Let the top couple of inches of soil dry out between waterings and in winter, its dormant period, barely water it at all – just don’t let it dry out completely. The panda plant likes medium to bright filtered light. A 10-10-10 fertilizer should be used in the summer. The plant doesn’t require much in the way of pruning.

Jade Plant: this succulent plant, originally from South Africa, is so easy to grow. It has thick stems with shiny green leaves that have a touch of red. Allow the soil to become bone dry between waterings, but don’t leave it that way.

Succulent Plants - Jade Plant

Figure 11: Jade Plant

Jade plants are most commonly killed by too much water. Fertilize three times in summer with a 10-10-10 fertilizer. The terra cotta pot offers good air movement through the soil; repotting is rarely necessary as the plant has a small root system. Keep the plant pruned for balance – both appearance and weight – if one side grows too large it could upset the whole plant.

 Sources and Citations – research source – research source – research source – research source

The Best Indoor Plants for Beginners

The best indoor plants for beginners are ones that are low maintenance and only require easily attainable equipment such as regular potting soil, or no soil at all. Some indoor planters come in  ready-made kits that makes it very easy to get started with having plants in your home. If you are like me, you like to jump into things with both feet without first having to run to 50 different stores and learn an entirely new subject before starting on a new hobby or project.

Lucky Bamboo – Best Indoor Plants for Cleanliness

Lucky bamboo is one type of plant that generally does not require potting soil. Ironically Lucky Bamboo isn’t really bamboo, but is a species of Dracaena called “Dracaena braunii” or also “Dracaena sanderiana” that grows in the tropical rainforests of west Africa. Under ideal conditions the plant will grow to 1.5 meters (5 ft) tall. In some ways these plants resemble miniature Palm Plants (also known as Bamboo Palm).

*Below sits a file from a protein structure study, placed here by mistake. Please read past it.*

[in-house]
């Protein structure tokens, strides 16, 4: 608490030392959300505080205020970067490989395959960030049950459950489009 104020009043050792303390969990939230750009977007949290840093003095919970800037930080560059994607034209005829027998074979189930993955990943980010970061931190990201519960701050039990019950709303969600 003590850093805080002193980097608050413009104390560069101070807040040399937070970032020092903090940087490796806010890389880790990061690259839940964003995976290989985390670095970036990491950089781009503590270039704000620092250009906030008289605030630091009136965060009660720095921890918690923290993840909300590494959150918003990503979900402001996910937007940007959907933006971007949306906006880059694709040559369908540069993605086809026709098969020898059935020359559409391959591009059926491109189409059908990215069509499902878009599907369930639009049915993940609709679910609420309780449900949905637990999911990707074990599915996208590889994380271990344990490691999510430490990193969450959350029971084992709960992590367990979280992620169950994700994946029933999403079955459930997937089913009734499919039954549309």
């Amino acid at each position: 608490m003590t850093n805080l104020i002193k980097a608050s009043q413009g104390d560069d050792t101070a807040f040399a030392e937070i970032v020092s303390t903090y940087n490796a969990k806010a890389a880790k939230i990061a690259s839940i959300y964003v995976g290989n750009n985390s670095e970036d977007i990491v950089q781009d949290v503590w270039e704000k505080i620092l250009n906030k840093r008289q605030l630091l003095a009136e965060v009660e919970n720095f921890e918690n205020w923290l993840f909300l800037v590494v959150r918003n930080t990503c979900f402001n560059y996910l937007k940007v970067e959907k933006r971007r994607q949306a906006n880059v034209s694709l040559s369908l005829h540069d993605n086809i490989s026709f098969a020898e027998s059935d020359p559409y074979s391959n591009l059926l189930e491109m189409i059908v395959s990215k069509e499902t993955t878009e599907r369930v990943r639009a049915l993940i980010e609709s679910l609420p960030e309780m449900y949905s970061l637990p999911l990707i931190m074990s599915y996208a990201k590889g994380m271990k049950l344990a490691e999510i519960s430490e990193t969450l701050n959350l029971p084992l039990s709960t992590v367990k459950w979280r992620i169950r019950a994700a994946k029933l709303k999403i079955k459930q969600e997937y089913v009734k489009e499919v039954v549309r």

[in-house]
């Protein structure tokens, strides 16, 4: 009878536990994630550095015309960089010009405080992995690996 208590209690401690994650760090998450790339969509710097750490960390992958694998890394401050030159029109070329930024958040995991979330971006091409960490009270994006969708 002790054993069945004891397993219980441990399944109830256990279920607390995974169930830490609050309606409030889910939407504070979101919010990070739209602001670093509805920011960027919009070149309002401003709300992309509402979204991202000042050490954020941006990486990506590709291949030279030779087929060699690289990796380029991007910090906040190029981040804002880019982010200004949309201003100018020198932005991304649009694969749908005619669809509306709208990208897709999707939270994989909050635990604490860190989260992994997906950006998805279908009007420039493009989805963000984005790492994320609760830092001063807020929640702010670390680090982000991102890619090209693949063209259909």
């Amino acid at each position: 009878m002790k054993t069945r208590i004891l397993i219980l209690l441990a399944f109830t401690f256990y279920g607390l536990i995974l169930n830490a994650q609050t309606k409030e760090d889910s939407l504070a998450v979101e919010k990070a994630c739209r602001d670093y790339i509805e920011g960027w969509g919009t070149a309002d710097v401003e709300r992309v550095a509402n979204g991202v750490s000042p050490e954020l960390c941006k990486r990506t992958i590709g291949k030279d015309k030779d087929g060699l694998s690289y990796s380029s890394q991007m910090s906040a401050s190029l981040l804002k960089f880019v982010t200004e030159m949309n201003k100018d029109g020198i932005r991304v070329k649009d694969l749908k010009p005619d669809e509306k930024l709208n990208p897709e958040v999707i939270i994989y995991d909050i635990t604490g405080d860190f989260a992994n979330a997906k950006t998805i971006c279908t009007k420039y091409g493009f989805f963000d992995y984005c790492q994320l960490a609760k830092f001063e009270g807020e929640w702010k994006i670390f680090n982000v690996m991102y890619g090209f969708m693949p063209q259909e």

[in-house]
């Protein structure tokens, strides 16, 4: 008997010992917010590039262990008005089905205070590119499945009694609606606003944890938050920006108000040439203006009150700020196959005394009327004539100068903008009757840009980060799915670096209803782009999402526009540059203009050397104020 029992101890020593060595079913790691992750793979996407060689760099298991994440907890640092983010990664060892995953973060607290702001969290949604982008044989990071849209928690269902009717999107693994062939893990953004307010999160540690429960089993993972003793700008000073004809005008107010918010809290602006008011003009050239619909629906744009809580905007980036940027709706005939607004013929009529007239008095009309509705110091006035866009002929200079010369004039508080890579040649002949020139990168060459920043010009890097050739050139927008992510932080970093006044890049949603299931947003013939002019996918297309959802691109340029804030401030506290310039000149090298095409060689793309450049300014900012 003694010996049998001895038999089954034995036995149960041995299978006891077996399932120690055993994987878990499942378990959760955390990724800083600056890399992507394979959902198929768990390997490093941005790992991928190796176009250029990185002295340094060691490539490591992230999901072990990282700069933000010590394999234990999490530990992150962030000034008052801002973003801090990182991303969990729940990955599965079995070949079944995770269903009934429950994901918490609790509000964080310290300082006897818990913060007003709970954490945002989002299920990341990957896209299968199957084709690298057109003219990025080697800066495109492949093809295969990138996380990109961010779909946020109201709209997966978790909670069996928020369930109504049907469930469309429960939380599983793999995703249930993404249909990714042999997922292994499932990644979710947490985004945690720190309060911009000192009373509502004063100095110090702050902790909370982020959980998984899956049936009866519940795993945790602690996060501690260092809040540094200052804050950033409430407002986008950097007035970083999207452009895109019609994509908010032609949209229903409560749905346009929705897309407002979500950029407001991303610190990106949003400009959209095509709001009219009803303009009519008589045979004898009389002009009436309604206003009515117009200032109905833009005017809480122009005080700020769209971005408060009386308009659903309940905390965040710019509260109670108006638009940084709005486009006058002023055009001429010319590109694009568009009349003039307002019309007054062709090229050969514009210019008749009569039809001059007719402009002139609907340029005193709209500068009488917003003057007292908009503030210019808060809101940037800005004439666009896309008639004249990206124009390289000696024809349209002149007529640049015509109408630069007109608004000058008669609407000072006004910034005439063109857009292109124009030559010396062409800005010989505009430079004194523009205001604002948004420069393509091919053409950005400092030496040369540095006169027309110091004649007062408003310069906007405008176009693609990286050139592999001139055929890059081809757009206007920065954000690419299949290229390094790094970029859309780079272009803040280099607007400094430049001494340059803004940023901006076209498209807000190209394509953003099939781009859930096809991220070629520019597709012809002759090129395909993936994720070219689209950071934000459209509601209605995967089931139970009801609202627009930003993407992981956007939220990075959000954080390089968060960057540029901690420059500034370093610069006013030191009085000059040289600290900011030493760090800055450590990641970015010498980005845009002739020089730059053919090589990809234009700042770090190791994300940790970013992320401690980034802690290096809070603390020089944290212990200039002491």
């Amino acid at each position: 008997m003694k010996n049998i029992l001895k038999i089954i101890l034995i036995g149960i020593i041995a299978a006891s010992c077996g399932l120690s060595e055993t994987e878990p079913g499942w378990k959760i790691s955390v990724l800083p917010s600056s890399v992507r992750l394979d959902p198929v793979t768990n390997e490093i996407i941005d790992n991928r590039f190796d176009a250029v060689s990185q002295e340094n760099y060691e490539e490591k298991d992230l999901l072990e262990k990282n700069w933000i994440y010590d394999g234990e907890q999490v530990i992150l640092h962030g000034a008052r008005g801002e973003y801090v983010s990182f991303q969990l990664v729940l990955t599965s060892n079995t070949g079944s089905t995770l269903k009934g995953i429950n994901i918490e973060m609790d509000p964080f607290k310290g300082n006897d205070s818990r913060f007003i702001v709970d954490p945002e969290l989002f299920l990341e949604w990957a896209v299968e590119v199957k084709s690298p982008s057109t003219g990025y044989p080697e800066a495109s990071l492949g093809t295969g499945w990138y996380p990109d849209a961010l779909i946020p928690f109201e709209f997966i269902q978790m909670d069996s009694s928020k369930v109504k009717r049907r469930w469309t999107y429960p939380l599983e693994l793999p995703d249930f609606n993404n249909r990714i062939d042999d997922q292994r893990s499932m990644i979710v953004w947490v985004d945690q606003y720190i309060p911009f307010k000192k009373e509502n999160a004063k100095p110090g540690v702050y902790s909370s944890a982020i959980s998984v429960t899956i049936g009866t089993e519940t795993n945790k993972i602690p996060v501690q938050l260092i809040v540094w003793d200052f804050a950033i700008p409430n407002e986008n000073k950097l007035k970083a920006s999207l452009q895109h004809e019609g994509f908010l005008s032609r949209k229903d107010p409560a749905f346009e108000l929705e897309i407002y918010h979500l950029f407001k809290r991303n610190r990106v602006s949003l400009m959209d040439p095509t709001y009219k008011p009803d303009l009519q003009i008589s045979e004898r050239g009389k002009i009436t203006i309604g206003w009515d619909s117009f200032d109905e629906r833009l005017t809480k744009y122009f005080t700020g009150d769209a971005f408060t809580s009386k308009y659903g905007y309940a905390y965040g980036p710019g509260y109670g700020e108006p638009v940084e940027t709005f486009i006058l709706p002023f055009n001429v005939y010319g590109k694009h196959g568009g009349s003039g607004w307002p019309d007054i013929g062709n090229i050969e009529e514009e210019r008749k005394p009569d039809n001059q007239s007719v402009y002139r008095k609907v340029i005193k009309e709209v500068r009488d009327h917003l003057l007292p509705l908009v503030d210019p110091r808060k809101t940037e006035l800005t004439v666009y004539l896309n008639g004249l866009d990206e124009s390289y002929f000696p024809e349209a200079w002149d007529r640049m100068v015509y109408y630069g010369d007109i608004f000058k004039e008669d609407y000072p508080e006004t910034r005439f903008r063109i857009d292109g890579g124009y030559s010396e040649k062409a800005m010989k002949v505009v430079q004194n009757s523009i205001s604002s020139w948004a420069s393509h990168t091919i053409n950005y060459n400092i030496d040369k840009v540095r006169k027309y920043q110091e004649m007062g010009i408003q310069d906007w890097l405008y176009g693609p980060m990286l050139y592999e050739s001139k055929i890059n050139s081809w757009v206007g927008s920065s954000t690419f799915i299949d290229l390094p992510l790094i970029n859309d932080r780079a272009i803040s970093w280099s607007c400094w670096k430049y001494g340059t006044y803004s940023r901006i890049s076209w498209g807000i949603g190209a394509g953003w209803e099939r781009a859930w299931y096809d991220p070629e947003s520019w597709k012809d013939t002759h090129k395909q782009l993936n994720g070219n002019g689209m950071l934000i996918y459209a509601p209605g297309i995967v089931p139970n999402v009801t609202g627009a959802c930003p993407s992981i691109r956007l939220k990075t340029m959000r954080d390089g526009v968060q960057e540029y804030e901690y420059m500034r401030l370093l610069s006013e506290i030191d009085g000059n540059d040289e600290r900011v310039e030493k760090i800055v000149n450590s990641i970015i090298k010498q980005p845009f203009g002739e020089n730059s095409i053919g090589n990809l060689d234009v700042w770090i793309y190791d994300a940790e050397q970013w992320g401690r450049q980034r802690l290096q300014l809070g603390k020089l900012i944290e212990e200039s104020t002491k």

Caring for Lucky Bamboo

The Best Indoor Plants - Lucky Bamboo

Figure 1: Three Potted Lucky Bamboo

Lucky Bamboo plants are very easy to care for but it is also possible to kill them with enough neglect or unsuitable conditions. It is most commonly found in pots like the ones pictured here, and rather than growing in potting soil the roots are usually covered with stones and water. Other plants that can grow without soil are Spider Plants and Orchids, but there is much more involved with orchid care than the Lucky Bamboo. Lucky Bamboo grows slowly, but it’s important to maintain a 5 cm (2 in) depth of water, and be sure to use distilled water for best results. Replace the water in the plant pot every two weeks. Also, there are special fertilizers made for Lucky Bamboo.

Lucky Bamboo is a great plant for an office environment because it’s very clean.  Since there are no holes or potting soil with most of the plants, there’s very little cause for messes on desks. Similar to a topiary, it is possible to braid the stalk as they grow to make the plant more ornamental. Also, it thrives in fluorescent light. If you have it at home or near a window, make sure that it is not in direct sunlight, as the sun will scorch the leaves. Keep the plant away from drafts and the direct path of air vents as the changes in temperature can cause problems.

Succulents – Best Indoor Plants for Living With Neglect

Succulents are a class of plant that thrives in dry climates and are some of the best indoor plants for beginners because they can withstand a certain amount of neglect. In fact, a person who is overly attentive is more likely to kill succulent plants than one who is neglectful. They tend to hoard water within their stems, leaves and trunks and require little active care. As with any plant, over-watering will kill a succulent, but the rot will start sooner with a succulent than with a plant that requires frequent watering. An example of a succulent is the common cactus. Figure 2 shows a wide variety of succulents and some of the range of colors and shapes that they come in.

The Best Indoor Plants - Succulents

Figure 2: Mixed Succulents

Caring for Succulents

Many varieties of succulents cannot tolerate full direct sunlight. If in doubt, opt for bright, indirect light to avoid burning your plant. While most of the year your succulent plants can go long periods of time without water, in the warm season they go through a growth spurt and need more water than the rest of the time. During the growth season, a good rule of thumb is to wait until the soil is dry and then water it. A little more neglect is acceptable during the cooler seasons, but too much neglect will kill your plant, so do keep an eye on it to make sure it’s not getting too dry. If the soil looks like it’s rotting and smells sour, then you are watering your plant too frequently. Also, if the base of the plant turns brown, then it is being over-watered and is beginning to rot. Succulents prefer sandy soil with good drainage, so be sure to use flower pots with drainage holes, otherwise it is more likely that  your plant will rot.

Cyclamen – One of the Best Indoor Plants for Colors